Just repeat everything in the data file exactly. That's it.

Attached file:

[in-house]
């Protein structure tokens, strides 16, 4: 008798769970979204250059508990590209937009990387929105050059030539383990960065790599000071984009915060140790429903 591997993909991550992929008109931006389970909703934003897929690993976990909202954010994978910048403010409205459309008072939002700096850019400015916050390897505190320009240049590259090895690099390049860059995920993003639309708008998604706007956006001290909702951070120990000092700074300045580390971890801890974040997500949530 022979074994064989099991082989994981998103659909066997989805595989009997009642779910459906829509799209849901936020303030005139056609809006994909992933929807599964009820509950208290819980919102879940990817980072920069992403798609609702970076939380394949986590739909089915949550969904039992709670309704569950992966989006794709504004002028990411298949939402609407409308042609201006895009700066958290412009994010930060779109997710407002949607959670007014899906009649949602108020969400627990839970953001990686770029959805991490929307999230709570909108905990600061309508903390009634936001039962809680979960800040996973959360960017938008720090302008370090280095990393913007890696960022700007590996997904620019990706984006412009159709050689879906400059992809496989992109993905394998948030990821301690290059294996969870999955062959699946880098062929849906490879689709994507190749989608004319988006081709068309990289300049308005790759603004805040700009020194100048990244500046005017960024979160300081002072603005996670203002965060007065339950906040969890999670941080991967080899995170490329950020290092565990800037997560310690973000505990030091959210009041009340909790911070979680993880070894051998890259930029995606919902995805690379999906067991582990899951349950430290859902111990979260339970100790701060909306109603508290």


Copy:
[in-house]
């Protein structure tokens, strides 16, 4: 008798769970979204250059508990590209937009990387929105050059030539383990960065790599000071984009915060140790429903 591997993909991550992929008109931006389970909703934003897929690993976990909202954010994978910048403010409205459309008072939002700096850019400015916050390897505190320009240049590259090895690099390049860059995920993003639309708008998604706007956006001290909702951070120990000092700074300045580390971890801890974040997500949530 022979074994064989099991082989994981998103659909066997989805595989009997009642779910459906829509799209849901936020303030005139056609809006994909992933929807599964009820509950208290819980919102879940990817980072920069992403798609609702970076939380394949986590739909089915949550969904039992709670309704569950992966989006794709504004002028990411298949939402609407409308042609201006895009700066958290412009994010930060779109997710407002949607959670007014899906009649949602108020969400627990839970953001990686770029959805991490929307999230709570909108905990600061309508903390009634936001039962809680979960800040996973959360960017938008720090302008370090280095990393913007890696960022700007590996997904620019990706984006412009159709050689879906400059992809496989992109993905394998948030990821301690290059294996969870999955062959699946880098062929849906490879689709994507190749989608004319988006081709068309990289300049308005790759603004805040700009020194100048990244500046005017960024979160300081002072603005996670203002965060007065339950906040969890999670941080991967080899995170490329950020290092565990800037997560310690973000505990030091959210009041009340909790911070979680993880070894051998890259930029995606919902995805690379999906067991582990899951349950430290859902111990979260339970100790701060909306109603508290």